AVANCE is a non-profit organization that works to empower at risk families to break the cycle of poverty through a family engagement approach that combines early childhood development and parenting education.
Last Saturday AVANCE hosted its 4th annual luncheon at the Junior League of Houston. The event honored two AVANCE graduate families for their dedication to the program.
The luncheon also featured a few guest speakers including journalist, Vicente Arenas; HISD superintendent, Richard Carranza; and Violinist, Kai Kight.
During the luncheon, violinist Kai Kight, walked through the crowd of people scarfing down their meals and played a song he composed himself. Kight then walked on to the stage and spoke to the audience about his experience as a composer. Kight explained that he grew up playing the songs prewritten by masters but was always more interested in the music he created himself.
Through the support of his conductor, Kight was able to write and play his own music for different audiences around the world. His message was that we, as parents and educators, serve as the conductors for the orchestra that is our youth. We should not take this responsibility lightly, as we can either teach kids to play the same old songs that were written by someone else years ago, or we can teach them to make their own music and contribute to the world in a more meaningful way.
AVANCE strives to accomplish this same goal Kight spoke on, of helping families create their own path to follow, rather than blindly following the path that has been pre-laid before them.
HISD superintendent, Richard Carranza, said, “What AVANCE does in terms of empowering parents, not just engaging them but actually empowering them, and the workshops that parents get to go through where they learn how to be their children’s first teacher is just incredible.”
With classes ranging from GED preparation to having a healthy marriage, AVANCE offers numerous courses to help parents create a better world for themselves that they can then bring up their children in.
Further, AVANCE also offers a great number of programs specifically designed to prepare children for a bright future.
“We know that high quality early education, as early as possible, is game changer particularly for students who are economically disadvantaged,” said Carranza. “AVANCE is an example of how to close that gap before students ever walk into kindergarten.”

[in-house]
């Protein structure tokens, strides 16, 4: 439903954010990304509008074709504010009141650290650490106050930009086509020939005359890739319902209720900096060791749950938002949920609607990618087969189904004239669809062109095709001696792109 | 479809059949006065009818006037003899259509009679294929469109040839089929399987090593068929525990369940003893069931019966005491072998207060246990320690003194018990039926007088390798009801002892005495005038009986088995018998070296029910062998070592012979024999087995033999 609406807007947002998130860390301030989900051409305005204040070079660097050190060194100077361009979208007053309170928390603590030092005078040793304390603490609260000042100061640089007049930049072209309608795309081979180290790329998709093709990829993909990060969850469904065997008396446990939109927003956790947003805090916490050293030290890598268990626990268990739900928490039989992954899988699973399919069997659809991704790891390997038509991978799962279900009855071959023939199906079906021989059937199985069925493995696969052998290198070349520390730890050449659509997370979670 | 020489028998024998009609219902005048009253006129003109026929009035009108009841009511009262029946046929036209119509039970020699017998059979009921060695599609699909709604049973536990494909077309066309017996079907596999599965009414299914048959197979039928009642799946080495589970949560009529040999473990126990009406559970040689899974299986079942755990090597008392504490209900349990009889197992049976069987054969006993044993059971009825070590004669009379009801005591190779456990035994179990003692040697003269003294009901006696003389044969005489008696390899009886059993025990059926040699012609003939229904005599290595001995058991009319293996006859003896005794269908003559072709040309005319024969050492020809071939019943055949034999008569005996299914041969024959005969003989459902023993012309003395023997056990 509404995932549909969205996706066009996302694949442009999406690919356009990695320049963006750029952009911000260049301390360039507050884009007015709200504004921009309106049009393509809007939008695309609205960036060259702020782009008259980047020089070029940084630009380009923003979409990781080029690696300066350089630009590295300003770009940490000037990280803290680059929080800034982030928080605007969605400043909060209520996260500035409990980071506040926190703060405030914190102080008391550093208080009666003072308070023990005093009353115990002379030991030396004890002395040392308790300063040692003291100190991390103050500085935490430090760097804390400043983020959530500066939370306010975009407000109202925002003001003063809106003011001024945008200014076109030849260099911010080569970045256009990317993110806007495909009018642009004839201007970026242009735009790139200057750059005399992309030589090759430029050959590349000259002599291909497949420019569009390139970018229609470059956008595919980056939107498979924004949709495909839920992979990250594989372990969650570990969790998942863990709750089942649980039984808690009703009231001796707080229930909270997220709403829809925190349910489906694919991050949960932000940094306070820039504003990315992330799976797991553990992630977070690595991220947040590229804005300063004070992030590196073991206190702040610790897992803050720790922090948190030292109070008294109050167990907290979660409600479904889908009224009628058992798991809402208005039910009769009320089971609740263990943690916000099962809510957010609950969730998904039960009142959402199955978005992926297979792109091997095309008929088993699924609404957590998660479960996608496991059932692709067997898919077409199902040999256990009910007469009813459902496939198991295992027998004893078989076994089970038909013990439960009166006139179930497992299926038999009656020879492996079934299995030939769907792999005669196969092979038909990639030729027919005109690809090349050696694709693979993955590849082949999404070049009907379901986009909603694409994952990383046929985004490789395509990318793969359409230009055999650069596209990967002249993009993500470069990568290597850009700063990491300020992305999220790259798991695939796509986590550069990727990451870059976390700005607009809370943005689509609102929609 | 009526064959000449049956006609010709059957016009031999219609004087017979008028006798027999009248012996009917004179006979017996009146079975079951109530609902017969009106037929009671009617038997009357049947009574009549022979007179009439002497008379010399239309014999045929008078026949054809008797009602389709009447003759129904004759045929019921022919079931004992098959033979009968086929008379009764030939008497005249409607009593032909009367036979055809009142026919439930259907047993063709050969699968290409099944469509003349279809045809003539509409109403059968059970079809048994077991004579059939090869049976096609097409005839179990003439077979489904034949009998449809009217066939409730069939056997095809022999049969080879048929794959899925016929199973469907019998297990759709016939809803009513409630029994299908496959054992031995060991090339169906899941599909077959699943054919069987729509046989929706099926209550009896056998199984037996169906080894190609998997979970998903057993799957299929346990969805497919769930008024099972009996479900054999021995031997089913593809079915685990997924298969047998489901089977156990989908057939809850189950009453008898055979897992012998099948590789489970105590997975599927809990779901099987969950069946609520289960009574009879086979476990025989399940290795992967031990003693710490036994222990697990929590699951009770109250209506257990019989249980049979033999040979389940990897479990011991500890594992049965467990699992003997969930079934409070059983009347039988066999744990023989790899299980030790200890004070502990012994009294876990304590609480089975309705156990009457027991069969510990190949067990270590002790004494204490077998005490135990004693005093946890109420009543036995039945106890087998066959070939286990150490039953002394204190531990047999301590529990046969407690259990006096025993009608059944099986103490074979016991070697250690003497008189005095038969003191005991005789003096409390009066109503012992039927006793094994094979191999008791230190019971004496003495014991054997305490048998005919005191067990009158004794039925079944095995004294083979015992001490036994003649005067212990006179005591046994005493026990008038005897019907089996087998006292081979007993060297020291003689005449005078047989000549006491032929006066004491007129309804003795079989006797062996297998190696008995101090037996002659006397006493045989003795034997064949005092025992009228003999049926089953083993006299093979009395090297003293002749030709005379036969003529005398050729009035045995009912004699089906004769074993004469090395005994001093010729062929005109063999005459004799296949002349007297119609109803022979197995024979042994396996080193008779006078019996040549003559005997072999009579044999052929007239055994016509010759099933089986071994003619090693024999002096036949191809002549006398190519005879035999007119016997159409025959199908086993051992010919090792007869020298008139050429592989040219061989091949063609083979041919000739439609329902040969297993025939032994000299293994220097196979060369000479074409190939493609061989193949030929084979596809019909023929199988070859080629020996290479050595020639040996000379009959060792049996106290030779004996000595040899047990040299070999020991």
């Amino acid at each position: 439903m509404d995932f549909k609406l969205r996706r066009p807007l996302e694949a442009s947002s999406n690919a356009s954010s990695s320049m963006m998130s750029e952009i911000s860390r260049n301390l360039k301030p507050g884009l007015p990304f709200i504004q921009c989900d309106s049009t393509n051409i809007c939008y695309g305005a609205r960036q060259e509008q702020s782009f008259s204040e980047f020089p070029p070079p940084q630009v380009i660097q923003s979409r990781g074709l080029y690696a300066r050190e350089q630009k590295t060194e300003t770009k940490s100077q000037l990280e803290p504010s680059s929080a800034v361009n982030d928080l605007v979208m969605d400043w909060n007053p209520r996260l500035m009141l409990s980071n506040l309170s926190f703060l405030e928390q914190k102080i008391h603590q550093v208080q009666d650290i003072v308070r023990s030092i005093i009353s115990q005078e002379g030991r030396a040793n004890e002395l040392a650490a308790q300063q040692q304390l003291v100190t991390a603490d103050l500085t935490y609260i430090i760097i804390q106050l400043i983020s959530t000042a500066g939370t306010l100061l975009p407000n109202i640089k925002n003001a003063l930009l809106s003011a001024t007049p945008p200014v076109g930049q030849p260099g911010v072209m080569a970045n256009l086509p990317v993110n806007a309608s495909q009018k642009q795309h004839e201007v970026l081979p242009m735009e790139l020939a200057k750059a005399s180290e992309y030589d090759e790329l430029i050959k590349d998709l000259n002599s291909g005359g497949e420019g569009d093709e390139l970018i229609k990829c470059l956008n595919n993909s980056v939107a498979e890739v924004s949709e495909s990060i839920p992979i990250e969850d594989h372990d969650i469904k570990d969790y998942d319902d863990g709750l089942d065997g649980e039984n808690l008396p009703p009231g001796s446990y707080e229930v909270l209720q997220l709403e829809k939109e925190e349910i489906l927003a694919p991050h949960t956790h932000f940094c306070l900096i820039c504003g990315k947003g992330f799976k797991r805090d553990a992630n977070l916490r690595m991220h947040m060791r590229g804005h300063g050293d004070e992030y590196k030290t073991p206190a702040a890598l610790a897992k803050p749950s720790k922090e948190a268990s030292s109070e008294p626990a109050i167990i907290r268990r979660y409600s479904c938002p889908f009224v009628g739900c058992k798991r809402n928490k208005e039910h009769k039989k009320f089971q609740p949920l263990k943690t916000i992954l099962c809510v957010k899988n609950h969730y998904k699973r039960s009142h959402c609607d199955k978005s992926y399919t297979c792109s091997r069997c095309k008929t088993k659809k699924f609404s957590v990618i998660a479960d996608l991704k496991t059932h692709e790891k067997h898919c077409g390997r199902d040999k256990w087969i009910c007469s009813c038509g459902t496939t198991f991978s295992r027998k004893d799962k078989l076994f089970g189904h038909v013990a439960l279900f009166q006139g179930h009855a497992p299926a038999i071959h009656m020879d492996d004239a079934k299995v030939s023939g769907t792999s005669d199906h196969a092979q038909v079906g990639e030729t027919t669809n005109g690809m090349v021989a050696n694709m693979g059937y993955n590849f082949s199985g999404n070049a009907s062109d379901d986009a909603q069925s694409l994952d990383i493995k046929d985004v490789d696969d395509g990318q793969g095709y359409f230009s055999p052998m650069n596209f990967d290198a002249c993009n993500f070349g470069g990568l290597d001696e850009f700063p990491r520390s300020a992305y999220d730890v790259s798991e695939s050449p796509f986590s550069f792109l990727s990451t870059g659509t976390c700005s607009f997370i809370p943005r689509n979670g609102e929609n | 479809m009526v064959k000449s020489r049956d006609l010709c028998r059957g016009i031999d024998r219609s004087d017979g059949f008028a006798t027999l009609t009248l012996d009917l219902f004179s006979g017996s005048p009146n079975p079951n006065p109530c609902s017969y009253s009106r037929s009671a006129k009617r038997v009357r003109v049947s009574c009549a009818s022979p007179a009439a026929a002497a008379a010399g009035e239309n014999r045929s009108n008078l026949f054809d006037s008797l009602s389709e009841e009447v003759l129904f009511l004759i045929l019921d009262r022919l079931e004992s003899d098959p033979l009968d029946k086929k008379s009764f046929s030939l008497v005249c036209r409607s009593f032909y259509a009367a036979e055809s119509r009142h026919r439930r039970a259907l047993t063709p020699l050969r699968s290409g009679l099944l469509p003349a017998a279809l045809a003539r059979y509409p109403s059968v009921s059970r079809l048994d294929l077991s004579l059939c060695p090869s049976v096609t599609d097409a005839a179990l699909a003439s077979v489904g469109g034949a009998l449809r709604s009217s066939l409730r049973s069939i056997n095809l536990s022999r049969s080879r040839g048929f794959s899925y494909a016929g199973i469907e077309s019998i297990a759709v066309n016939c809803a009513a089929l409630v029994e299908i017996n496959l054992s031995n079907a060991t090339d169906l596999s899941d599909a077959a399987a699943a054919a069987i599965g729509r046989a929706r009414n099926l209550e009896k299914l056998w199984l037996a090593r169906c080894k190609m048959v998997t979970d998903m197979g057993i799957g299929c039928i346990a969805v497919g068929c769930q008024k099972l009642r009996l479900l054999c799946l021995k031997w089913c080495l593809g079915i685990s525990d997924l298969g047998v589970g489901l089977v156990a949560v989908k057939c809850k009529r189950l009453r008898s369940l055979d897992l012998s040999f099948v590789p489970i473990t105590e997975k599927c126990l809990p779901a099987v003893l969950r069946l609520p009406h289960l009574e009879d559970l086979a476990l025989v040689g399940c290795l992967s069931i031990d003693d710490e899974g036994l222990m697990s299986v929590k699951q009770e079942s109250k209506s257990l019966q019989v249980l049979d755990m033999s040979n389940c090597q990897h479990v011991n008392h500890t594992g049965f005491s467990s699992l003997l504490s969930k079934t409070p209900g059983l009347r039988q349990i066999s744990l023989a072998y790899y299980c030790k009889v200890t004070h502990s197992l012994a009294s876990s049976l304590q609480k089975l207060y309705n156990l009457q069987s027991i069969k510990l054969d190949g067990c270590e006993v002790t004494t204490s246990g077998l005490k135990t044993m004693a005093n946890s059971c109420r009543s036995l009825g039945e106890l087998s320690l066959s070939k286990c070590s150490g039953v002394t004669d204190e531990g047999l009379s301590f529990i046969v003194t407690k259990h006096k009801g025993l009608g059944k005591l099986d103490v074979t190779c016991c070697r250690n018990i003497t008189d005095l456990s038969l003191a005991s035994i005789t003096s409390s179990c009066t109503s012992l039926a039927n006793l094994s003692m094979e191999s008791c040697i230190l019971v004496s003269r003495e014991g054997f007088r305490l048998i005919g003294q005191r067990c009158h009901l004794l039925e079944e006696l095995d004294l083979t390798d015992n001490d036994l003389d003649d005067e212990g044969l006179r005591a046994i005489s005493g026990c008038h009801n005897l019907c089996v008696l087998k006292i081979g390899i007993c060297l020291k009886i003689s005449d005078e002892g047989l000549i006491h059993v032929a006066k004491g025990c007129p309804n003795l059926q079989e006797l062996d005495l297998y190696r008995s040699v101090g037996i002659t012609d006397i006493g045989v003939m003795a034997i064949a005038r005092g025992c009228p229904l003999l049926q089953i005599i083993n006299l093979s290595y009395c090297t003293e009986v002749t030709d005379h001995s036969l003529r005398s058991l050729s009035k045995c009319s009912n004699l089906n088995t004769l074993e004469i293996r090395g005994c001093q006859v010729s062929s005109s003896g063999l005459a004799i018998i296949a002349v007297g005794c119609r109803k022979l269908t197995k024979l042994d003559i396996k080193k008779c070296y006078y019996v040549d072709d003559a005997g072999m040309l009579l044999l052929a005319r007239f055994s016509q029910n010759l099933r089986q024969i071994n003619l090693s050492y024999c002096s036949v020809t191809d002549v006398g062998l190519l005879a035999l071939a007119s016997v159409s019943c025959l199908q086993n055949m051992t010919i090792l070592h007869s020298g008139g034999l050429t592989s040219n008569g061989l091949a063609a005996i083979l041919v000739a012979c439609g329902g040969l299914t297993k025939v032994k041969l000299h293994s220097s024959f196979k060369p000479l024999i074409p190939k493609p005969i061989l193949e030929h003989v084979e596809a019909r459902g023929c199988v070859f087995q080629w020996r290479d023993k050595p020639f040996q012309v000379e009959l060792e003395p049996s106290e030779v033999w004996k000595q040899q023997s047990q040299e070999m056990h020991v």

With numerous testimonies to the impact of AVANCE, one parent stands out in particular. Karizma Young, a recent AVANCE graduate, had found herself imprisoned and pregnant.
“I was a first time mom in difficult situation. I would have never seen myself taking a parenting course because, like most people, I thought I knew everything and would just go to my mom and friends for advice,” said Young. “But I ended up in the AVANCE program and am very grateful for it. It taught me a lot of things as a parent, like patience and guidance and just how to be there for my child.”
Another aspect AVANCE works for is encouraging families, both parents and children, to learn English, while also respecting their first language.
“Something I really appreciate about AVANCE is they view language, not as a deficit but as an asset that we need to nurture and not strip from children,” said Carranza. “So when you have parents that are getting their parenting classes and learning how to support their children in their native language, and then you see students whose first language is being nurtured and cultivated in the classroom while they are learning English; that’s the goal we all want. We want all of our students to be at least bilingual if not multilingual and AVANCE encourages this.”
If you are interested in learning more about AVANCE you can visit www.avance.org.